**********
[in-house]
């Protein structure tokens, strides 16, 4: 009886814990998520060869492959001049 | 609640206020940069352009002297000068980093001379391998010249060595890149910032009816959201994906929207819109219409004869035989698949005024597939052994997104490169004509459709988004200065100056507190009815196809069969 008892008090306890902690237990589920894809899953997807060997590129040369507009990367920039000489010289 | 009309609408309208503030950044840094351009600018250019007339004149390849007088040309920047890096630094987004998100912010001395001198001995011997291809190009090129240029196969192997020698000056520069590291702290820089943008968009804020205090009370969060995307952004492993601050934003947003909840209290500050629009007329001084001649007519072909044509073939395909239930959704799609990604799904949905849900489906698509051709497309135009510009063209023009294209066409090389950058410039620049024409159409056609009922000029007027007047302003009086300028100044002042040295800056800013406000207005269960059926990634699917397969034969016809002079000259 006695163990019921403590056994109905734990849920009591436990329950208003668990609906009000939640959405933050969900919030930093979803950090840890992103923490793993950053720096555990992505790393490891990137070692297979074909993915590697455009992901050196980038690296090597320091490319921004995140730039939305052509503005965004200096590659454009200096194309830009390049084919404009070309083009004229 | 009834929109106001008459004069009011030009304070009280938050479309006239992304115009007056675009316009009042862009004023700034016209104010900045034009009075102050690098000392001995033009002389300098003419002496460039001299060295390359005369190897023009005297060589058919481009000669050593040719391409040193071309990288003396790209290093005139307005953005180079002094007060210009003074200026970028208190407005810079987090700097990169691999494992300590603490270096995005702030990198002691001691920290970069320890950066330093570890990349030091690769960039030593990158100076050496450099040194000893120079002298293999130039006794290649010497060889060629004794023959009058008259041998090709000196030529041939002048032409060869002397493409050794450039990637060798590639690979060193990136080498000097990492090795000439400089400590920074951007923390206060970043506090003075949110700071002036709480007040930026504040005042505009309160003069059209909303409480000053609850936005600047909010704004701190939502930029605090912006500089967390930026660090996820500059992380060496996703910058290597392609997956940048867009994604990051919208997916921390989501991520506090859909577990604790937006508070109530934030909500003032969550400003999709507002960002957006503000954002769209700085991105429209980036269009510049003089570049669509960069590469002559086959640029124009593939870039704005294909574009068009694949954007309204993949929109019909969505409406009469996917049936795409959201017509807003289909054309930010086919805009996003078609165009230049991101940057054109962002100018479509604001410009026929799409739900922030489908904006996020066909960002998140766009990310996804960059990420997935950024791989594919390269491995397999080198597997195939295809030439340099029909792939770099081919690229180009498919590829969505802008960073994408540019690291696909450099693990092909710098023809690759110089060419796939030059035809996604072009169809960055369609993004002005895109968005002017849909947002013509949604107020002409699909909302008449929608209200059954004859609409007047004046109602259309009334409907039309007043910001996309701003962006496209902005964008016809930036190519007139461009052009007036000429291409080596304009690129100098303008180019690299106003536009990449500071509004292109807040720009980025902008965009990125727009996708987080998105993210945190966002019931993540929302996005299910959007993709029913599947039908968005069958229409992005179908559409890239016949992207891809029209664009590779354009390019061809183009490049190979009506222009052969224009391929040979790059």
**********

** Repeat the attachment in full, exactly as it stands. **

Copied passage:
[in-house]
């Protein structure tokens, strides 16, 4: 009886814990998520060869492959001049 | 609640206020940069352009002297000068980093001379391998010249060595890149910032009816959201994906929207819109219409004869035989698949005024597939052994997104490169004509459709988004200065100056507190009815196809069969 008892008090306890902690237990589920894809899953997807060997590129040369507009990367920039000489010289 | 009309609408309208503030950044840094351009600018250019007339004149390849007088040309920047890096630094987004998100912010001395001198001995011997291809190009090129240029196969192997020698000056520069590291702290820089943008968009804020205090009370969060995307952004492993601050934003947003909840209290500050629009007329001084001649007519072909044509073939395909239930959704799609990604799904949905849900489906698509051709497309135009510009063209023009294209066409090389950058410039620049024409159409056609009922000029007027007047302003009086300028100044002042040295800056800013406000207005269960059926990634699917397969034969016809002079000259 006695163990019921403590056994109905734990849920009591436990329950208003668990609906009000939640959405933050969900919030930093979803950090840890992103923490793993950053720096555990992505790393490891990137070692297979074909993915590697455009992901050196980038690296090597320091490319921004995140730039939305052509503005965004200096590659454009200096194309830009390049084919404009070309083009004229 | 009834929109106001008459004069009011030009304070009280938050479309006239992304115009007056675009316009009042862009004023700034016209104010900045034009009075102050690098000392001995033009002389300098003419002496460039001299060295390359005369190897023009005297060589058919481009000669050593040719391409040193071309990288003396790209290093005139307005953005180079002094007060210009003074200026970028208190407005810079987090700097990169691999494992300590603490270096995005702030990198002691001691920290970069320890950066330093570890990349030091690769960039030593990158100076050496450099040194000893120079002298293999130039006794290649010497060889060629004794023959009058008259041998090709000196030529041939002048032409060869002397493409050794450039990637060798590639690979060193990136080498000097990492090795000439400089400590920074951007923390206060970043506090003075949110700071002036709480007040930026504040005042505009309160003069059209909303409480000053609850936005600047909010704004701190939502930029605090912006500089967390930026660090996820500059992380060496996703910058290597392609997956940048867009994604990051919208997916921390989501991520506090859909577990604790937006508070109530934030909500003032969550400003999709507002960002957006503000954002769209700085991105429209980036269009510049003089570049669509960069590469002559086959640029124009593939870039704005294909574009068009694949954007309204993949929109019909969505409406009469996917049936795409959201017509807003289909054309930010086919805009996003078609165009230049991101940057054109962002100018479509604001410009026929799409739900922030489908904006996020066909960002998140766009990310996804960059990420997935950024791989594919390269491995397999080198597997195939295809030439340099029909792939770099081919690229180009498919590829969505802008960073994408540019690291696909450099693990092909710098023809690759110089060419796939030059035809996604072009169809960055369609993004002005895109968005002017849909947002013509949604107020002409699909909302008449929608209200059954004859609409007047004046109602259309009334409907039309007043910001996309701003962006496209902005964008016809930036190519007139461009052009007036000429291409080596304009690129100098303008180019690299106003536009990449500071509004292109807040720009980025902008965009990125727009996708987080998105993210945190966002019931993540929302996005299910959007993709029913599947039908968005069958229409992005179908559409890239016949992207891809029209664009590779354009390019061809183009490049190979009506222009052969224009391929040979790059």